Almost two years later, Serbian police arrested Milosevic, though on domestic corruption and abuse of power charges.


The Serbian government transferred Milosevic to the international tribunal in June 2001.


This happened in the wake of U.S. threats to withhold much-needed loans to Serbia unless the government turned over Milosevic. Serbia later also arrested other former leaders wanted for war crimes – following intense Western political pressure and assurances by European countries and the U.S. that the government’s cooperation could result in Serbia’s gaining European Union membership.


The international tribunal launched its trial in The Hague, Netherlands, against Milosevic in February 2002. Milosevic faced dozens of charges for alleged crimes he committed in three different wars.


But Milosevic died in prison in 2006, shortly before the end of his trial.


The challenge for international courts


International courts set up by the U.N., like the International Criminal Tribunal for the former Yugoslavia, have a twofold problem. First, these tribunals do not have an actual international police force to carry out arrests.


Governments implicated in their leaders’ alleged crimes also often try to obstruct international courts by not turning over suspects.


The enforcement problem, as my scholarship has shown, can allow a powerful country like Russia to evade arrest warrants from international courts – as long as the suspect remains within the country.


The International Criminal Court, for example, has not been able to persuade the Sudanese government to hand over former president Omar al-Bashir for alleged war crimes committed in Darfur in the 2000s.


A row of people wearing dark jackets walk in front of a Ukrainian church

Ukraine’s prosecutor general, Iryna Venediktova, left, walks with International Criminal Court prosecutor Karim Khan during a visit to Bucha, Ukraine, in April 2022.
Fadel Senna/AFP via Getty Images


A potential playbook for Putin


Milosevic escaped a final verdict and potential prison time with his death.


But his trial still shows that under specific circumstances, international courts can overcome their lack of enforcement powers and bring high-level suspects to trial. International political pressure and incentives often serve a role in this process.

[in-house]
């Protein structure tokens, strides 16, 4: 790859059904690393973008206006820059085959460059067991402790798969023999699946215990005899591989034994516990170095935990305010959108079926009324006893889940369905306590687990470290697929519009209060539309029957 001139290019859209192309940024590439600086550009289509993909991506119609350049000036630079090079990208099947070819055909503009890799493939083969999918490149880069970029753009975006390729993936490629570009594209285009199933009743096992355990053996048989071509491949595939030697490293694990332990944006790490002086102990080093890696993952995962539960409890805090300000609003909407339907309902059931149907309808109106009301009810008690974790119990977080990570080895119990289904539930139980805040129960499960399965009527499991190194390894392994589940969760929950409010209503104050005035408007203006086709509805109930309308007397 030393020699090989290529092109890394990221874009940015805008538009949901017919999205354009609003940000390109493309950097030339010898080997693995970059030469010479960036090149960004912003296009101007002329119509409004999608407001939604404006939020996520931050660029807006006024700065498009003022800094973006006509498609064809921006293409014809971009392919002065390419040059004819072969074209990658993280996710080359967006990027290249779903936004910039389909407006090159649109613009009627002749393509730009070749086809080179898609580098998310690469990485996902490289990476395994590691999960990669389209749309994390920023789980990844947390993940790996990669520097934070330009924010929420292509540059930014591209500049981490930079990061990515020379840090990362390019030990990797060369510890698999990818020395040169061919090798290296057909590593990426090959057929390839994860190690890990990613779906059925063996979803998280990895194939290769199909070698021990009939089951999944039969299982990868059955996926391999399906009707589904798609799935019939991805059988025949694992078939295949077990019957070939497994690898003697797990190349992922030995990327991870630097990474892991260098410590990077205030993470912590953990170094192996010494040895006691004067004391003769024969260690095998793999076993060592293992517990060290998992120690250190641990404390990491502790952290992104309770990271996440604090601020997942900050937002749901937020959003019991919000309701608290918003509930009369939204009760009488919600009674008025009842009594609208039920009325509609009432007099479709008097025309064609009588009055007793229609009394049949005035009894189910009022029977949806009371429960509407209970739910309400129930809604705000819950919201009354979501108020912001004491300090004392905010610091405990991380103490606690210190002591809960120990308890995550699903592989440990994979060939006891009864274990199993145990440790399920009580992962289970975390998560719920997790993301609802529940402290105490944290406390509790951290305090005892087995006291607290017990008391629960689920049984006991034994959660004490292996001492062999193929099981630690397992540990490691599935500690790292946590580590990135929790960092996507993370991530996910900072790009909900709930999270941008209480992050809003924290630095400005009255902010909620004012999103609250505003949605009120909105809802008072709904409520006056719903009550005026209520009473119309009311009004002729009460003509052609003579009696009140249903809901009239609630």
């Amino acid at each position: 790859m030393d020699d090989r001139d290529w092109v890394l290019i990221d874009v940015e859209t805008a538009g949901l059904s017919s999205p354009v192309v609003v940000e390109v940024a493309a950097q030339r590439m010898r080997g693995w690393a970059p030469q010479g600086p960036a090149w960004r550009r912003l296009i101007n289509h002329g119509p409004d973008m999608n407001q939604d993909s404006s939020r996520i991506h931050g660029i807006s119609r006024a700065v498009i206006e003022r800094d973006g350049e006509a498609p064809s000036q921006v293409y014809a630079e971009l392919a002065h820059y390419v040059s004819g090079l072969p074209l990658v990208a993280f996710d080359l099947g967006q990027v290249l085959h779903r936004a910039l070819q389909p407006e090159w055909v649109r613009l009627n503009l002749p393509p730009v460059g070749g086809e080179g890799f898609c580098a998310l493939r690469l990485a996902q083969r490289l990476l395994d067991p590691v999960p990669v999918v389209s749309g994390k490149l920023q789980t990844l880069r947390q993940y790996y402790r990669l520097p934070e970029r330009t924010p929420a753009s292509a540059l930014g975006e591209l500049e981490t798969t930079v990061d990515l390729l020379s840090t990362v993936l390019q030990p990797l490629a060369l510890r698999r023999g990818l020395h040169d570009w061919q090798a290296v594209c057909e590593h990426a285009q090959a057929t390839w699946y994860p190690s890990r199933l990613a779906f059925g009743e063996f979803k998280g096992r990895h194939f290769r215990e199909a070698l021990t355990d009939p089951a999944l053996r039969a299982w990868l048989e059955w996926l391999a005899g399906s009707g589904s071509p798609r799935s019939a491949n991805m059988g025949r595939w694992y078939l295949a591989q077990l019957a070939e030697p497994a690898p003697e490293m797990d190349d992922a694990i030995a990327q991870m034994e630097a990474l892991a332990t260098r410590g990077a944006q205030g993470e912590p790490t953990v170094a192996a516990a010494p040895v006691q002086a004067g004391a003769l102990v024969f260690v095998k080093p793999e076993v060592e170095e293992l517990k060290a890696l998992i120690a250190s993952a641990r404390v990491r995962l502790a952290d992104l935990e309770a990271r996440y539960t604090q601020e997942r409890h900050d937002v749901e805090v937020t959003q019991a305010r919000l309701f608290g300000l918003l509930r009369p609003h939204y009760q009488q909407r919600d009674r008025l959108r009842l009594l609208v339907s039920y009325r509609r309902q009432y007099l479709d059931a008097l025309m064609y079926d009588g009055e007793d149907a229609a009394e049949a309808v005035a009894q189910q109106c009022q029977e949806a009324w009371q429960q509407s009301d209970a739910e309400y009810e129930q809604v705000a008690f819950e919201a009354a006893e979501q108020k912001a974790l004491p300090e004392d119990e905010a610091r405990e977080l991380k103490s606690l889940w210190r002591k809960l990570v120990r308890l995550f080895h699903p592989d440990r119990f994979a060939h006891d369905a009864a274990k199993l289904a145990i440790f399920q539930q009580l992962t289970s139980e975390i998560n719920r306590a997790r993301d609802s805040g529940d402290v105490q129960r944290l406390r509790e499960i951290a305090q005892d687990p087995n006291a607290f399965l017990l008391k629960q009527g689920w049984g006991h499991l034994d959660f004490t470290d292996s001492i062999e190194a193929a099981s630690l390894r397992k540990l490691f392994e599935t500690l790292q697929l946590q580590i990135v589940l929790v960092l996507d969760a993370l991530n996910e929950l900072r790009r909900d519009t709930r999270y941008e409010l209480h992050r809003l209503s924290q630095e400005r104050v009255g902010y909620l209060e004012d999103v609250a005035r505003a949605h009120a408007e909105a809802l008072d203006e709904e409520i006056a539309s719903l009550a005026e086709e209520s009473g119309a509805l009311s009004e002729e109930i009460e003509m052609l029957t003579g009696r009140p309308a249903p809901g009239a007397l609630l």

Ukraine, meanwhile, has already convicted and sentenced several Russian soldiers for war crimes during the ongoing Ukraine conflict, and, as of the beginning of August 2022, has charged 135 other Russian suspects.


The Ukrainian government has also pushed for the creation of a specialized court – which has now received European Union backing – to prosecute Putin and other Russian leaders for the illegal invasion of Ukraine. Beth Van Schaack, the United States’ ambassador-at-large for global criminal justice, said in November 2022 that the crime of aggression is the “original sin that unleashed all of the war crimes” happening in Ukraine. These include Russia’s ongoing indiscriminate bombing of Ukrainian cities and atrocities against Ukrainian citizens, including execution and torture.


While the International Criminal Court is investigating Russian war crimes in Ukraine, this Hague-based court does not have the jurisdiction to prosecute Russian leaders for the crime of aggression. This is partially because Russia has never joined the International Criminal Court.


As long as Putin remains in power, it is unlikely that any amount of political pressure or promises will persuade Russia to cooperate with an international court and turn over Putin, if he is indicted.


That could change if Putin ever falls from power.


But much would still depend on the new Russian government and whether Western countries would provide the type of incentives that pushed Serbian leaders to turn against their former political leaders and military heroes.


This is an updated version of an article originally published on June 15, 2022.The Conversation


Victor Peskin, Associate professor of politics and global studies, Arizona State University


This article is republished from The Conversation under a Creative Commons license. Read the original article.


Greg Abolo

Blogger at The Oasis Reporters.